The 1952 congressional report includes a copy of a letter to Congress dated March 28, 1952, from President Harry S. Truman. In his letter, President Truman called upon the states to fix this problem, and he called upon Congress to enact temporary federal legislation for the 1952 presidential election. He wrote, “Any such legislation by Congress should be temporary, since it should be possible to make all the necessary changes in State laws before the congressional elections of 1954.”

Unfortunately, it did not work out that way. President Truman left office in January 1953, and the Korean War ground to an inconclusive halt six months later. This issue simply fell off our national radar screen until 2000, when late-arriving military absentee ballots played a crucial role in determining the outcome of the presidential cliffhanger in Florida. I invite the reader’s attention to Law Review 23 (March 2001) for a detailed discussion of the role of late-arriving military ballots in Florida 2000.[7]

In his letter to Congress in 1952, President Truman’s emphasizes the right to vote those in the Armed Forces deserve:

About 2,500,000 men and women in the Armed Forces are of voting age at the present time. Many of those in uniform are serving overseas, or in parts of the country distant from their homes. They are unable to return to their States either to register or to vote. Yet these men and women, who are serving their country and in many cases risking their lives, deserve above all others to exercise the right to vote in this election year. At a time when these young people are defending our country and its free institutions, the least we at home can do is to make sure that they are able to enjoy the rights they are being asked to fight to preserve.

I respectfully submit that President Truman’s powerful words about the brave young men and women fighting the Korean War in 1952 apply equally to their grandsons and granddaughters, and great-grandsons and great-granddaughters, fighting the Global War on Terrorism today. Please don’t make Long Island’s sons and daughters in our armed forces wait another 60 years to enjoy a basic civil right that the rest of us take for granted.[8]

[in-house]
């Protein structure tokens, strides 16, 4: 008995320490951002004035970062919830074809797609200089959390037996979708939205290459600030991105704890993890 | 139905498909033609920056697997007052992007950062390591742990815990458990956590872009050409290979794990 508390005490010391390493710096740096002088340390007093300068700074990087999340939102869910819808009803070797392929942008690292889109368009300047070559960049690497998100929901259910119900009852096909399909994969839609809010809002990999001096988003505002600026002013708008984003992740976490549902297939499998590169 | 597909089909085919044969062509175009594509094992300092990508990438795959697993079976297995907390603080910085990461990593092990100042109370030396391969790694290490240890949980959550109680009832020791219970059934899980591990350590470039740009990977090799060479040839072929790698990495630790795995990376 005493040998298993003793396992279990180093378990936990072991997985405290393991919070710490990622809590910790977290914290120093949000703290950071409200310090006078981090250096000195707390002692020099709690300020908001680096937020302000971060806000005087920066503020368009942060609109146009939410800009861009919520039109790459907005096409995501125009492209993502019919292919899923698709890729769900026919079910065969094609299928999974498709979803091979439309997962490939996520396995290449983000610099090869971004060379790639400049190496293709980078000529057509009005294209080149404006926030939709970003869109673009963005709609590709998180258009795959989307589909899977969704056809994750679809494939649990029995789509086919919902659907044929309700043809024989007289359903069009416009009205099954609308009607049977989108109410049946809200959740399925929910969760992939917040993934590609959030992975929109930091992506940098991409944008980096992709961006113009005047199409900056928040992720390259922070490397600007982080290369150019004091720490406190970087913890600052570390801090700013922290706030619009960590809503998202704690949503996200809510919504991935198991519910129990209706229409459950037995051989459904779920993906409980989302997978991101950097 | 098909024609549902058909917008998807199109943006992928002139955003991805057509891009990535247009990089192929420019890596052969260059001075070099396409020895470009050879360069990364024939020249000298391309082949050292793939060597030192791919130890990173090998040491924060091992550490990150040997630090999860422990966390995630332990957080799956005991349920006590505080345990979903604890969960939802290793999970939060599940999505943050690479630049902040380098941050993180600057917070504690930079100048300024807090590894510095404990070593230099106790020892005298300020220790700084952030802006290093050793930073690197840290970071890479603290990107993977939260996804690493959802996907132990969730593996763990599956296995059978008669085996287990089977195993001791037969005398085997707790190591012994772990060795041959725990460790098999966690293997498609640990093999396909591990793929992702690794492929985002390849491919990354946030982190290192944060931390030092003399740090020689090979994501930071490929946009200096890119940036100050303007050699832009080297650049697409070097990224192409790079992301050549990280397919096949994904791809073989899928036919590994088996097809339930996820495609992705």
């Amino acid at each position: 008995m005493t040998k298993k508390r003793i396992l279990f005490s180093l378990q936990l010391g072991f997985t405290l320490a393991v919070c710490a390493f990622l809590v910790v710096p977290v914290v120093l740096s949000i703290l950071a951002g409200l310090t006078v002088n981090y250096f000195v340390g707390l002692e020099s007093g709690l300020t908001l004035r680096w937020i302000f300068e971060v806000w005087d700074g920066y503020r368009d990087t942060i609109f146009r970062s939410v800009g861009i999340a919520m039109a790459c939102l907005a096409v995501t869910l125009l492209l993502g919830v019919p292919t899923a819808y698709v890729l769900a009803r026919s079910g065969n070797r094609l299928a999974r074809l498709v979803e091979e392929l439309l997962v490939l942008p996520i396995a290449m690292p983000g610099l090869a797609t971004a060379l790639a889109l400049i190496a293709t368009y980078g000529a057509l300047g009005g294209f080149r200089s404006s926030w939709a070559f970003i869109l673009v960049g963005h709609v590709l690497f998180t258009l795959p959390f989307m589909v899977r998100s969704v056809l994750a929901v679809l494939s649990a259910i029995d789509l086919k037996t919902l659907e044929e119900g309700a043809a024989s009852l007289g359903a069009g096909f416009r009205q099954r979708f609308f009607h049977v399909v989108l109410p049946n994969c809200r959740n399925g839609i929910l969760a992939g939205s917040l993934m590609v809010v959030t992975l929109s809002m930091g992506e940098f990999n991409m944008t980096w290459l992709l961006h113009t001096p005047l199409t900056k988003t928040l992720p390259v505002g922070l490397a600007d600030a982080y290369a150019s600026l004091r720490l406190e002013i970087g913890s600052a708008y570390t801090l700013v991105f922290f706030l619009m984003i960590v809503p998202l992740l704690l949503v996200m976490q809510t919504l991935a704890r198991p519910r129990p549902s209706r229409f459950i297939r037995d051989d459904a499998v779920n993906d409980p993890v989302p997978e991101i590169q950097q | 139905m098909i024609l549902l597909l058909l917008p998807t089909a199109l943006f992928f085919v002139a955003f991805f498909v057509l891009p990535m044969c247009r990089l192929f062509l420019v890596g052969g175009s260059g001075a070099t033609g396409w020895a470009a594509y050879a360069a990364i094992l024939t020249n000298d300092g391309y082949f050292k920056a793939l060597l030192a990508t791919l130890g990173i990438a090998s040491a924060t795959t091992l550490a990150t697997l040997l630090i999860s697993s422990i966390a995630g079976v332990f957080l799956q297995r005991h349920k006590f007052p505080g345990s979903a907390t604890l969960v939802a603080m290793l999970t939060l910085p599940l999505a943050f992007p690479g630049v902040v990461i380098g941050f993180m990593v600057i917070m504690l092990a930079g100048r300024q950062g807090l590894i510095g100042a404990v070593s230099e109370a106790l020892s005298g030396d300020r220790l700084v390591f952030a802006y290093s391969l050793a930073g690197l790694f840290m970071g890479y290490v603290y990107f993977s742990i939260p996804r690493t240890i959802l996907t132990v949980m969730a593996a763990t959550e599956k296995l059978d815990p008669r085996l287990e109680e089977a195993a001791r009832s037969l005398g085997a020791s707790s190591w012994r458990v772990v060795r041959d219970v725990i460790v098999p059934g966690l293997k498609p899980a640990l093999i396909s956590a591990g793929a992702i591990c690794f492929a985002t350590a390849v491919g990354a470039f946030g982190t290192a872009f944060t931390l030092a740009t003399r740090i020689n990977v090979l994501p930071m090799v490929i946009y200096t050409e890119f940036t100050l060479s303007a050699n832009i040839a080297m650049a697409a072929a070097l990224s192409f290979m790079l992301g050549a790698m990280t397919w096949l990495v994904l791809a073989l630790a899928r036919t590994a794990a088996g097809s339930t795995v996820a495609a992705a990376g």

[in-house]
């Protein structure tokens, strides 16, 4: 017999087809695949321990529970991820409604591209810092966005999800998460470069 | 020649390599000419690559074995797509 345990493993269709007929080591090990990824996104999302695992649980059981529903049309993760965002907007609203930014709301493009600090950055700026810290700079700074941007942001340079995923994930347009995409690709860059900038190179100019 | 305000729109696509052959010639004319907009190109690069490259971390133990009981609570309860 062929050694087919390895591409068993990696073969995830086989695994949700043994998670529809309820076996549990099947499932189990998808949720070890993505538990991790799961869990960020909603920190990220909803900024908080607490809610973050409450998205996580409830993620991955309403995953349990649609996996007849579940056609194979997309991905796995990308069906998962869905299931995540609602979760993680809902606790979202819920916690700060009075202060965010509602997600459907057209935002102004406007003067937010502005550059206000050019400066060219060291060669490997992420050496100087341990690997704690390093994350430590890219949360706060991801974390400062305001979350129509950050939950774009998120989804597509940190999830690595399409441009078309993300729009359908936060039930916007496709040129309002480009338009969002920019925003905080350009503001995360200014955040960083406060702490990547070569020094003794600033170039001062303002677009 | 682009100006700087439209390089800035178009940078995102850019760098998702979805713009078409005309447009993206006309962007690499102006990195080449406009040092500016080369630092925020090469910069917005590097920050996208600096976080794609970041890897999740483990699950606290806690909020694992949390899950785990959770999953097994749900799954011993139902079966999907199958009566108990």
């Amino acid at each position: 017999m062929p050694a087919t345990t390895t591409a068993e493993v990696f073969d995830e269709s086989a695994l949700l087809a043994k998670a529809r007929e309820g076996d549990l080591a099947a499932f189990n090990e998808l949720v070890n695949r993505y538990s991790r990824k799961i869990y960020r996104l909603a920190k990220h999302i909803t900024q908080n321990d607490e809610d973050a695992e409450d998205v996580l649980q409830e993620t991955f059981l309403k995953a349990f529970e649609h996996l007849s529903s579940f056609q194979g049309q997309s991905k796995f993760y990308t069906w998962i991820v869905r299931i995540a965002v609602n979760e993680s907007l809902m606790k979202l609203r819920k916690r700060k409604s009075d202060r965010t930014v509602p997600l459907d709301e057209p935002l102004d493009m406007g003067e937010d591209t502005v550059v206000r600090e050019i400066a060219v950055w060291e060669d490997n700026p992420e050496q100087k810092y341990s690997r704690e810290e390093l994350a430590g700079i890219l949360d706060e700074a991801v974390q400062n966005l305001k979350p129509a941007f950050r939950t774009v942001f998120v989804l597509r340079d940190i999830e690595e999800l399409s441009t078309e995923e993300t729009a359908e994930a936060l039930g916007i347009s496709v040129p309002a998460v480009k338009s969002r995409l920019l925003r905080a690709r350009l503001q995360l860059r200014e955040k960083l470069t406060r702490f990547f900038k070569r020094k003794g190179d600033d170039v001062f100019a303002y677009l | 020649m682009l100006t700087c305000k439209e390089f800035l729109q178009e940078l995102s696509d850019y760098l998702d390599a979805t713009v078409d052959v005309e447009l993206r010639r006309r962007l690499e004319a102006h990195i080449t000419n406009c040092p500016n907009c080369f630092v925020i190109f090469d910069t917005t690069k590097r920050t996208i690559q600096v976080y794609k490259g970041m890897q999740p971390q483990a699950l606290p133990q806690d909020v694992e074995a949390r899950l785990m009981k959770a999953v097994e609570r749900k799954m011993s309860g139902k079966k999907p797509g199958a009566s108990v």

[1] UOCAVA gives covered voters the right to vote in primary, general, special, and runoff elections for federal office (President, United States Senator, and United States Representative).  Covered voters are active duty members of the uniformed services and Merchant Marine and voting-age family members of those service members, as well as United States citizens who are outside the United States temporarily or permanently.  UOCAVA applies to service members and family members whether they are within or outside the United States.

[2] New York has not applied for a waiver in 2012.

[3] See United States v. State of New York, 2012 U.S. Dist. LEXIS 10101 (N.D.N.Y. Jan. 27, 2012) and 2012 U.S. Dist. LEXIS 16126 (N.D.N.Y. Feb. 9, 2012).

[4] Senator Kirsten E. Gillibrand is seeking reelection in 2012.  Senator Charles E. Schumer’s six-year term does not expire until 2016.

[5] Because New York’s population grew more slowly than the overall national population during the last decade, as shown by the 2010 Census, New York’s representation in the United States House of Representatives has been reduced from 29 to 27.

[6] Suffolk County sent out ballots with Ambro’s name listed once, as the Democratic Party candidate.  The county may yet be required to resend the ballots, with Ambro’s name listed twice.  The county will apparently resend the entire ballot, not just a ballot for the Supreme Court, because state law requires a unified absentee ballot.  I have been assured that either ballot that comes back on time will be counted for all offices.  The situation in Nassau County is unclear as we go to press.

[7] I invite the reader’s attention to www.servicemembers-lawcenter.org.  You will find 801 articles about military voting rights, reemployment rights, and other military-legal topics.  You will also find a detailed Subject Index and a search function, to facilitate finding articles about very specific topics.  Category 7.0 in the Subject Index is about military voting rights.

[8] The New York State Board of Elections (NYSBOE) makes ballot downloads (all offices, not just federal) available through its website.  A New York UOCAVA voter (military or civilian) who has made a timely application for his or her absentee ballot can download and print the ballot and then mark it and send it in.  So far in 2012, more than 6,500 New York UOCAVA voters have utilized this system.  In 2010 (the first year that the system was available), only 700 New York UOCAVA voters utilized this system.  You can access the NYSBOE website or any state absentee voting website through the website of the Federal Voting Assistance Program, www.fvap.gov.